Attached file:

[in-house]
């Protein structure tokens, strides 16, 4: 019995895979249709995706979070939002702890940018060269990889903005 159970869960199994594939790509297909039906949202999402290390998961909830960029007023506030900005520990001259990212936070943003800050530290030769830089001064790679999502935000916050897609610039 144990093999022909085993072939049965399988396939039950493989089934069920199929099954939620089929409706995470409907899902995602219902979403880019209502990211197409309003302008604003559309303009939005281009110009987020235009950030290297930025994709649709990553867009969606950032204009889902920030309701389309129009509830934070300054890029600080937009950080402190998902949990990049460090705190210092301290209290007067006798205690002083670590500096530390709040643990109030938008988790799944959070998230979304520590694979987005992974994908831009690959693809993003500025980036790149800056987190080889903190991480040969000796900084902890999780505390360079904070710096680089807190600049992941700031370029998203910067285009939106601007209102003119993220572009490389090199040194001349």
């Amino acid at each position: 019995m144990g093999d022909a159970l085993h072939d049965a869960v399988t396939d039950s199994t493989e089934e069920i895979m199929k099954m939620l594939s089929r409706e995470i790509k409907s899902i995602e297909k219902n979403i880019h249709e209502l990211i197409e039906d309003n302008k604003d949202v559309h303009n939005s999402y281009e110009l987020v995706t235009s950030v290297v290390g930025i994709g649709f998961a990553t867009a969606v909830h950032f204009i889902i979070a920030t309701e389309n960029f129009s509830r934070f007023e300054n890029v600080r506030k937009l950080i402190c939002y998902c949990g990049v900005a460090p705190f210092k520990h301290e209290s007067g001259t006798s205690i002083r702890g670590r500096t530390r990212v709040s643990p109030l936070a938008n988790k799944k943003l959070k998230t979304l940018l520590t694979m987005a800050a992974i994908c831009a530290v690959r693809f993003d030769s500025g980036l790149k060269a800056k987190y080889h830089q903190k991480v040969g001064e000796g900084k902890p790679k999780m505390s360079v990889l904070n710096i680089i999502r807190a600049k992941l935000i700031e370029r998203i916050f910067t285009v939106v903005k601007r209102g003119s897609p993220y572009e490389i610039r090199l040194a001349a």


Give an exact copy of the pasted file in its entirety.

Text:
[in-house]
């Protein structure tokens, strides 16, 4: 019995895979249709995706979070939002702890940018060269990889903005 159970869960199994594939790509297909039906949202999402290390998961909830960029007023506030900005520990001259990212936070943003800050530290030769830089001064790679999502935000916050897609610039 144990093999022909085993072939049965399988396939039950493989089934069920199929099954939620089929409706995470409907899902995602219902979403880019209502990211197409309003302008604003559309303009939005281009110009987020235009950030290297930025994709649709990553867009969606950032204009889902920030309701389309129009509830934070300054890029600080937009950080402190998902949990990049460090705190210092301290209290007067006798205690002083670590500096530390709040643990109030938008988790799944959070998230979304520590694979987005992974994908831009690959693809993003500025980036790149800056987190080889903190991480040969000796900084902890999780505390360079904070710096680089807190600049992941700031370029998203910067285009939106601007209102003119993220572009490389090199040194001349």
């Amino acid at each position: 019995m144990g093999d022909a159970l085993h072939d049965a869960v399988t396939d039950s199994t493989e089934e069920i895979m199929k099954m939620l594939s089929r409706e995470i790509k409907s899902i995602e297909k219902n979403i880019h249709e209502l990211i197409e039906d309003n302008k604003d949202v559309h303009n939005s999402y281009e110009l987020v995706t235009s950030v290297v290390g930025i994709g649709f998961a990553t867009a969606v909830h950032f204009i889902i979070a920030t309701e389309n960029f129009s509830r934070f007023e300054n890029v600080r506030k937009l950080i402190c939002y998902c949990g990049v900005a460090p705190f210092k520990h301290e209290s007067g001259t006798s205690i002083r702890g670590r500096t530390r990212v709040s643990p109030l936070a938008n988790k799944k943003l959070k998230t979304l940018l520590t694979m987005a800050a992974i994908c831009a530290v690959r693809f993003d030769s500025g980036l790149k060269a800056k987190y080889h830089q903190k991480v040969g001064e000796g900084k902890p790679k999780m505390s360079v990889l904070n710096i680089i999502r807190a600049k992941l935000i700031e370029r998203i916050f910067t285009v939106v903005k601007r209102g003119s897609p993220y572009e490389i610039r090199l040194a001349a």